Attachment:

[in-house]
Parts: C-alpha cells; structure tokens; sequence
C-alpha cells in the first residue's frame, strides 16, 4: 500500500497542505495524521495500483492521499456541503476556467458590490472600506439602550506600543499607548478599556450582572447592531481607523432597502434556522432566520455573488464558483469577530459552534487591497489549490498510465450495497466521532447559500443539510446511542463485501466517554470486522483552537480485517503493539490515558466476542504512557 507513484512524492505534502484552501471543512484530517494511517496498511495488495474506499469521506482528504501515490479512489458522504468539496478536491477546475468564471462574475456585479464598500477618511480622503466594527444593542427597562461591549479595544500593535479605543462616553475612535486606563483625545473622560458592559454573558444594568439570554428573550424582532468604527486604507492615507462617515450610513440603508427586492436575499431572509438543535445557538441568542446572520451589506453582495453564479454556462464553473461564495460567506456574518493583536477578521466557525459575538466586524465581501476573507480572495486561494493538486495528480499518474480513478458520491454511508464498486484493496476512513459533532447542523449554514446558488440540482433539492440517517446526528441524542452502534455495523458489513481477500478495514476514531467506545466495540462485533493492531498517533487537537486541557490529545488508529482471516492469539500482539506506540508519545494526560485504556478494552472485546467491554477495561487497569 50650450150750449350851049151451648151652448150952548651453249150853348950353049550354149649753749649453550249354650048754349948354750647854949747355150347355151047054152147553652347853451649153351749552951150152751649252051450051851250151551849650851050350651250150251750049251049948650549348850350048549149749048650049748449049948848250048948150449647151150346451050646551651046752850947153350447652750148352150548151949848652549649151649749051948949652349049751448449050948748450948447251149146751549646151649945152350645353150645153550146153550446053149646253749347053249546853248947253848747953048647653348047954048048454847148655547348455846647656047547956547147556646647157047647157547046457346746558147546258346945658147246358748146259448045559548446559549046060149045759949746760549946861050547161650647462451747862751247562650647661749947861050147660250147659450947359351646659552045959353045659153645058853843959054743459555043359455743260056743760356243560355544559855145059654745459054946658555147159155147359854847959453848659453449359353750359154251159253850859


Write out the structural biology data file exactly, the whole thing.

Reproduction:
[in-house]
Parts: C-alpha cells; structure tokens; sequence
C-alpha cells in the first residue's frame, strides 16, 4: 500500500497542505495524521495500483492521499456541503476556467458590490472600506439602550506600543499607548478599556450582572447592531481607523432597502434556522432566520455573488464558483469577530459552534487591497489549490498510465450495497466521532447559500443539510446511542463485501466517554470486522483552537480485517503493539490515558466476542504512557 507513484512524492505534502484552501471543512484530517494511517496498511495488495474506499469521506482528504501515490479512489458522504468539496478536491477546475468564471462574475456585479464598500477618511480622503466594527444593542427597562461591549479595544500593535479605543462616553475612535486606563483625545473622560458592559454573558444594568439570554428573550424582532468604527486604507492615507462617515450610513440603508427586492436575499431572509438543535445557538441568542446572520451589506453582495453564479454556462464553473461564495460567506456574518493583536477578521466557525459575538466586524465581501476573507480572495486561494493538486495528480499518474480513478458520491454511508464498486484493496476512513459533532447542523449554514446558488440540482433539492440517517446526528441524542452502534455495523458489513481477500478495514476514531467506545466495540462485533493492531498517533487537537486541557490529545488508529482471516492469539500482539506506540508519545494526560485504556478494552472485546467491554477495561487497569 50650450150750449350851049151451648151652448150952548651453249150853348950353049550354149649753749649453550249354650048754349948354750647854949747355150347355151047054152147553652347853451649153351749552951150152751649252051450051851250151551849650851050350651250150251750049251049948650549348850350048549149749048650049748449049948848250048948150449647151150346451050646551651046752850947153350447652750148352150548151949848652549649151649749051948949652349049751448449050948748450948447251149146751549646151649945152350645353150645153550146153550446053149646253749347053249546853248947253848747953048647653348047954048048454847148655547348455846647656047547956547147556646647157047647157547046457346746558147546258346945658147246358748146259448045559548446559549046060149045759949746760549946861050547161650647462451747862751247562650647661749947861050147660250147659450947359351646659552045959353045659153645058853843959054743459555043359455743260056743760356243560355544559855145059654745459054946658555147159155147359854847959453848659453449359353750359154251159253850859